'''1831, 1836, &amp; 1848: '''Land ceded by the [http://www.menominee-nsn.gov/ Menominee Indians]  
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*1806: [http://en.wikipedia.org/wiki/Sokaogon_Chippewa_Community Battle of Mole Lake] - Ojibwe battled the Sioux over control of a local wild rice producing lake. Some 500 warriors died.
  
'''1832: '''[http://www.wisconsinhistory.org/turningpoints/tp-012/ The Black Hawk War] ended the last serious Indian threat to white settlements.  
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*1809: The Wisconsin area was part of the Illinois Territory.
  
'''1836:''' Congress created the [http://www.usgennet.org/usa/wi/state/wihist-2.htm Wisconsin Territory], which included lands west of the Mississippi River to the Missouri River. Much of the western portion was later transferred to the Iowa Territory, created in 1838.  
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*1818: The Wisconsin area was included in the Michigan Territory. The territorial governor of Michigan created the first two Wisconsin counties, [[Brown County, Wisconsin|Brown]] and [[Crawford County, Wisconsin|Crawford]].
  
'''1837: '''Land ceded by the [http://www.picturehistory.com/product/id/1402 Chippewa and Sioux]
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*1820s: High prices for lead attracted settlers to the mines of southern Wisconsin. The Michigan 1820 census lists residents of what is now Wisconsin.
  
'''1840s:''' Many families arrived from Germany and New York.  
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*1827: [http://en.wikipedia.org/wiki/Winnebago_War Winnebago Indians War]
  
'''1848:''' Wisconsin, with its present boundaries, became a state.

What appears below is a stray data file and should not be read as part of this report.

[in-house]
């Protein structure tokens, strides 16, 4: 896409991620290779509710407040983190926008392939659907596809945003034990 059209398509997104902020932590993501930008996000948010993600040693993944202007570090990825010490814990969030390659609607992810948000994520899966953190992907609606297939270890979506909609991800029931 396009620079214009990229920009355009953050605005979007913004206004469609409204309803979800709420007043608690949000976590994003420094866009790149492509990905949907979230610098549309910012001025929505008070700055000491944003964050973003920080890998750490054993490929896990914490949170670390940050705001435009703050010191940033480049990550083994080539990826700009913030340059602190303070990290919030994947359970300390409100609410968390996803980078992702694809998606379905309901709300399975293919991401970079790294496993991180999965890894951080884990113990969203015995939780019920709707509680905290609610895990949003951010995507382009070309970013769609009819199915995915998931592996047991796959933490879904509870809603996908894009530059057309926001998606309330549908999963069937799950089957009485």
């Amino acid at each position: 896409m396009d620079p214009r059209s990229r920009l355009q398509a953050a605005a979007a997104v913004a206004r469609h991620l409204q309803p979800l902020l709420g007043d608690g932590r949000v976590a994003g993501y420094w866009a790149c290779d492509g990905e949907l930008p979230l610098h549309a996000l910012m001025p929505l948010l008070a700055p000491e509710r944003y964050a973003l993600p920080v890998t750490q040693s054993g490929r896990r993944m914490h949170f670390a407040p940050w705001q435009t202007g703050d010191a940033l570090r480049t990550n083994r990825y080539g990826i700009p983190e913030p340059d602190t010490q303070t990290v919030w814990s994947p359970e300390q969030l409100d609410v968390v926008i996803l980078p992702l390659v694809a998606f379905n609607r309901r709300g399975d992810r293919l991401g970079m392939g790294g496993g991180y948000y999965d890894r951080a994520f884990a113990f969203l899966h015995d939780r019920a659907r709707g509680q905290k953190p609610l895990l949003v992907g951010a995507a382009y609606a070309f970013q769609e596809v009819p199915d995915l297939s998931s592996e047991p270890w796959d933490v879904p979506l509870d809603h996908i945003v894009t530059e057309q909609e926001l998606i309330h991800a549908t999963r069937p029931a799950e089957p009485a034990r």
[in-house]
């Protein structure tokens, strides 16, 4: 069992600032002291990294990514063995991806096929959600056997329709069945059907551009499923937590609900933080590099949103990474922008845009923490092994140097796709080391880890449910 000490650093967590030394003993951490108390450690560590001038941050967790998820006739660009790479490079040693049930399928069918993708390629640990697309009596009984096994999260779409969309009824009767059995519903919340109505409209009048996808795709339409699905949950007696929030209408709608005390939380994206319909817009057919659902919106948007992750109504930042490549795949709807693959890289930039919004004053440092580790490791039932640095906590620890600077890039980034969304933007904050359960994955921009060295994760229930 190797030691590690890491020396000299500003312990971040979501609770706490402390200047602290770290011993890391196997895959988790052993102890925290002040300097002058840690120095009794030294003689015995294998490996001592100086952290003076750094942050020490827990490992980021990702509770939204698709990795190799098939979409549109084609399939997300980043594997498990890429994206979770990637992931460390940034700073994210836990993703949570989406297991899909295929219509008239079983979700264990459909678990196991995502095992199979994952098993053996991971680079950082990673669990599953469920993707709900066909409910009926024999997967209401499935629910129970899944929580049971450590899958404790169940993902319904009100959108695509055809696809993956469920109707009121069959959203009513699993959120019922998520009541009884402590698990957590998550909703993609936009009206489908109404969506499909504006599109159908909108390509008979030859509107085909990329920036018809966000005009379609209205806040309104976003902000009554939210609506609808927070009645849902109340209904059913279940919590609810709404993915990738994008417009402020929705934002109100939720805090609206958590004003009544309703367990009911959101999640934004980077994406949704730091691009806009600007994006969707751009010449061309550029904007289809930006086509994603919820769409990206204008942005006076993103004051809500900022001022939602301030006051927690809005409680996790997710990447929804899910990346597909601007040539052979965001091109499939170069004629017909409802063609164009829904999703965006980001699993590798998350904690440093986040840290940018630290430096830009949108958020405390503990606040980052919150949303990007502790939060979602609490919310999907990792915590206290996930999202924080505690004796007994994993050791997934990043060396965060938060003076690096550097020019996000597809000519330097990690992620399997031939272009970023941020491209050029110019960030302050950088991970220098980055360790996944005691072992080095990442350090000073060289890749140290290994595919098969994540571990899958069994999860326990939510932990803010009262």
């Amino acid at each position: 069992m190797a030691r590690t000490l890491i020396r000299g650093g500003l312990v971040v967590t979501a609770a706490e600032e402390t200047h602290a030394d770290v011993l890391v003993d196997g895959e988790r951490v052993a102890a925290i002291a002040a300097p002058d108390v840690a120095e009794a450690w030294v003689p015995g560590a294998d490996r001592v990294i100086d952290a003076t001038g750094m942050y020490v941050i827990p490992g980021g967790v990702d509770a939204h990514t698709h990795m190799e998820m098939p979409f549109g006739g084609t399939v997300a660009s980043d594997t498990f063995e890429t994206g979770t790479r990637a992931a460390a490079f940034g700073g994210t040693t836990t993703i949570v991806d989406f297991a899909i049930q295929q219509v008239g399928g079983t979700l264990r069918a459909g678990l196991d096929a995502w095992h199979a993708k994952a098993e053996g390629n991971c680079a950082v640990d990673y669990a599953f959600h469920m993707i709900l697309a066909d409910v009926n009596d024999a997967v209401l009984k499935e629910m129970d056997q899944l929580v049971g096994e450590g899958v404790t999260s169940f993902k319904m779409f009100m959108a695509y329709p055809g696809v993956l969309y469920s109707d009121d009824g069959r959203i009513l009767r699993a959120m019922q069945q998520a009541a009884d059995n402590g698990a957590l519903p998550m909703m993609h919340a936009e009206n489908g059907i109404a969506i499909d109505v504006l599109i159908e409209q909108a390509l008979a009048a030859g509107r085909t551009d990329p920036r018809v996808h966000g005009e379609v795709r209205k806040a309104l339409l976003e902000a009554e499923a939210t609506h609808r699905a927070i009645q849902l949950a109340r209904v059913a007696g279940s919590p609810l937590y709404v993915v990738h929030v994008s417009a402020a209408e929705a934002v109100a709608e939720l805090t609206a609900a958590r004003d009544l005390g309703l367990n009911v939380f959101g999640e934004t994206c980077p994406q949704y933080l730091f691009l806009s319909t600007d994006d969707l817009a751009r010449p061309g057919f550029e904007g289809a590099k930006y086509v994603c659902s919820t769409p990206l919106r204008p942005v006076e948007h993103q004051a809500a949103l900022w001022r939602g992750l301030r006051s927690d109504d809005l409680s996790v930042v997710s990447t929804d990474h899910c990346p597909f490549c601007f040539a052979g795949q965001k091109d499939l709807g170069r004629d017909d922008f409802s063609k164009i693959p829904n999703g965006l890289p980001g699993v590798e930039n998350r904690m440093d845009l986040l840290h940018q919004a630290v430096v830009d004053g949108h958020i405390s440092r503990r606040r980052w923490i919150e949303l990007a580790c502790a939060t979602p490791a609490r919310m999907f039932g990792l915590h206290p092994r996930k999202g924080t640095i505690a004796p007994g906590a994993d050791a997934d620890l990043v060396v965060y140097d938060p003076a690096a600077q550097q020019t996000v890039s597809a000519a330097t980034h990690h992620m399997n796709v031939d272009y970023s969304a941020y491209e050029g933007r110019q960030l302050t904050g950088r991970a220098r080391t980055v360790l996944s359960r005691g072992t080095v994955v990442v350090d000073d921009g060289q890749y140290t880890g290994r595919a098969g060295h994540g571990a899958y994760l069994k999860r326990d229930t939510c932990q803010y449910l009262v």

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*1829, 1833, 1837, &amp; 1842: Land ceded by the [http://www.accessgenealogy.com/native/tribes/chippewa/chippewahist.htm Chippewa], [http://www.accessgenealogy.com/native/wisconsin/index.htm Ottawa and Pottawatomie Indian Tribes]
[[Image:Christopher Columbus whaleback Milw Broadway bridgedock.jpg|thumb|left|300px|The S.S. Christopher Columbus was built in Superior, Wisconsin 1892-1893]]
 
'''1861– 1865:''' Over 90,000 men from Wisconsin served in the Union armed forces during the Civil War. [http://museum.dva.state.wi.us/Res_CWhistories.asp Civil War Histories] are kept by the [http://museum.dva.state.wi.us/Res_CWhistories.asp Wisconsin Department of Veterans Affairs].
 
  
'''1898:''' Over 300,000 men were involved in the [http://www.loc.gov/rr/hispanic/1898/ Spanish-American War] which was fought mainly in Cuba and the Philippines.  
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*1829, 1832, &amp;1837: Land ceded by the Winnebago Indians [[Image:Wisconsinterritory.PNG|thumb|right|300px|Wisconsin Territory]] '''1830s: '''Heavy settlement began along the Lake Michigan shoreline at the sites of present-day Milwaukee, Racine, and Kenosha. The Michigan 1830 census lists of residents of what is now Wisconsin.
  
'''1917:''' Large numbers of African Americans from the rural South begin moving to Wisconsin communities, including Racine, Beloit and Milwaukee.
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*1831: [http://www.menominee-nsn.gov/ Menominee Indians] ceded land to the [http://www.jefflindsay.com/Oneida.shtml Oneida Indians] (1836 &amp; 1848)